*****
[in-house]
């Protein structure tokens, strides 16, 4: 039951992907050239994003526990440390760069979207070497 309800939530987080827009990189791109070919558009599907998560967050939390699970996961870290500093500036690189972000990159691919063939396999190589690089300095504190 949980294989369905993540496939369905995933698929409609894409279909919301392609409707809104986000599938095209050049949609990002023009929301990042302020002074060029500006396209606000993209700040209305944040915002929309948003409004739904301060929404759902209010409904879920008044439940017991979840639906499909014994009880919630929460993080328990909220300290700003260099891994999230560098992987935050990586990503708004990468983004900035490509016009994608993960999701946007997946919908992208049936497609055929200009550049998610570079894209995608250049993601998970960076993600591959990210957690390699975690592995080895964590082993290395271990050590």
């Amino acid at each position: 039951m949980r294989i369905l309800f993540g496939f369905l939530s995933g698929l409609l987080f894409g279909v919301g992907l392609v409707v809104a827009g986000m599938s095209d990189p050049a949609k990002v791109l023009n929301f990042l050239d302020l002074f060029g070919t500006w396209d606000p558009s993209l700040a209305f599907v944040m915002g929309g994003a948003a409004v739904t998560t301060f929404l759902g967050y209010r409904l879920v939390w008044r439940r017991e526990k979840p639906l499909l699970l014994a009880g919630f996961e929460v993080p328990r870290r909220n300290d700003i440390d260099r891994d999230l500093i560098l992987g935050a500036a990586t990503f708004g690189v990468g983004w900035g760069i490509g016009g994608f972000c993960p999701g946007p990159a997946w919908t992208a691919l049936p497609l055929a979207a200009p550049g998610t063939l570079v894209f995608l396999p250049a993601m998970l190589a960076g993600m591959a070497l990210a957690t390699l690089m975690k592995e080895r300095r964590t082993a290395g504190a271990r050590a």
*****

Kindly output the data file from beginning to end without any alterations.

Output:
[in-house]
């Protein structure tokens, strides 16, 4: 039951992907050239994003526990440390760069979207070497 309800939530987080827009990189791109070919558009599907998560967050939390699970996961870290500093500036690189972000990159691919063939396999190589690089300095504190 949980294989369905993540496939369905995933698929409609894409279909919301392609409707809104986000599938095209050049949609990002023009929301990042302020002074060029500006396209606000993209700040209305944040915002929309948003409004739904301060929404759902209010409904879920008044439940017991979840639906499909014994009880919630929460993080328990909220300290700003260099891994999230560098992987935050990586990503708004990468983004900035490509016009994608993960999701946007997946919908992208049936497609055929200009550049998610570079894209995608250049993601998970960076993600591959990210957690390699975690592995080895964590082993290395271990050590």
């Amino acid at each position: 039951m949980r294989i369905l309800f993540g496939f369905l939530s995933g698929l409609l987080f894409g279909v919301g992907l392609v409707v809104a827009g986000m599938s095209d990189p050049a949609k990002v791109l023009n929301f990042l050239d302020l002074f060029g070919t500006w396209d606000p558009s993209l700040a209305f599907v944040m915002g929309g994003a948003a409004v739904t998560t301060f929404l759902g967050y209010r409904l879920v939390w008044r439940r017991e526990k979840p639906l499909l699970l014994a009880g919630f996961e929460v993080p328990r870290r909220n300290d700003i440390d260099r891994d999230l500093i560098l992987g935050a500036a990586t990503f708004g690189v990468g983004w900035g760069i490509g016009g994608f972000c993960p999701g946007p990159a997946w919908t992208a691919l049936p497609l055929a979207a200009p550049g998610t063939l570079v894209f995608l396999p250049a993601m998970l190589a960076g993600m591959a070497l990210a957690t390699l690089m975690k592995e080895r300095r964590t082993a290395g504190a271990r050590a």